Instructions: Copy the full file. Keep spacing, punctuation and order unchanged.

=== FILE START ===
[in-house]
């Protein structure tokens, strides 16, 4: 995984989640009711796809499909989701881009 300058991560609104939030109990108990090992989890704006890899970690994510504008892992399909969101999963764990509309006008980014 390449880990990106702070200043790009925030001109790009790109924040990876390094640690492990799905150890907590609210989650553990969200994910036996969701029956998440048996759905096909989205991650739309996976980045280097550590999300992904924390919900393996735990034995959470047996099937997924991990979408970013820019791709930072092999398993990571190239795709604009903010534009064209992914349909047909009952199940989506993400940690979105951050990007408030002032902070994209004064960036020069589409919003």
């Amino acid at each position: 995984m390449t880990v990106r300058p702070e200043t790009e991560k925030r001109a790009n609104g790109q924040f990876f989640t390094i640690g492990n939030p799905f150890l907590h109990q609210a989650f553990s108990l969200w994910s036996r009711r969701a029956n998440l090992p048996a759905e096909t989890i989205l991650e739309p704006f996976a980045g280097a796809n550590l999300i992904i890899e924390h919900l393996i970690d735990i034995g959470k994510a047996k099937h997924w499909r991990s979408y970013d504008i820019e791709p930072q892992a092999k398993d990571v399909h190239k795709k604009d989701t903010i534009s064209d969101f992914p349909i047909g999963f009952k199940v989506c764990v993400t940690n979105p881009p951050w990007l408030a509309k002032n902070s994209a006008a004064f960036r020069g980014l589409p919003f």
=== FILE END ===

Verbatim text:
[in-house]
């Protein structure tokens, strides 16, 4: 995984989640009711796809499909989701881009 300058991560609104939030109990108990090992989890704006890899970690994510504008892992399909969101999963764990509309006008980014 390449880990990106702070200043790009925030001109790009790109924040990876390094640690492990799905150890907590609210989650553990969200994910036996969701029956998440048996759905096909989205991650739309996976980045280097550590999300992904924390919900393996735990034995959470047996099937997924991990979408970013820019791709930072092999398993990571190239795709604009903010534009064209992914349909047909009952199940989506993400940690979105951050990007408030002032902070994209004064960036020069589409919003």
């Amino acid at each position: 995984m390449t880990v990106r300058p702070e200043t790009e991560k925030r001109a790009n609104g790109q924040f990876f989640t390094i640690g492990n939030p799905f150890l907590h109990q609210a989650f553990s108990l969200w994910s036996r009711r969701a029956n998440l090992p048996a759905e096909t989890i989205l991650e739309p704006f996976a980045g280097a796809n550590l999300i992904i890899e924390h919900l393996i970690d735990i034995g959470k994510a047996k099937h997924w499909r991990s979408y970013d504008i820019e791709p930072q892992a092999k398993d990571v399909h190239k795709k604009d989701t903010i534009s064209d969101f992914p349909i047909g999963f009952k199940v989506c764990v993400t940690n979105p881009p951050w990007l408030a509309k002032n902070s994209a006008a004064f960036r020069g980014l589409p919003f």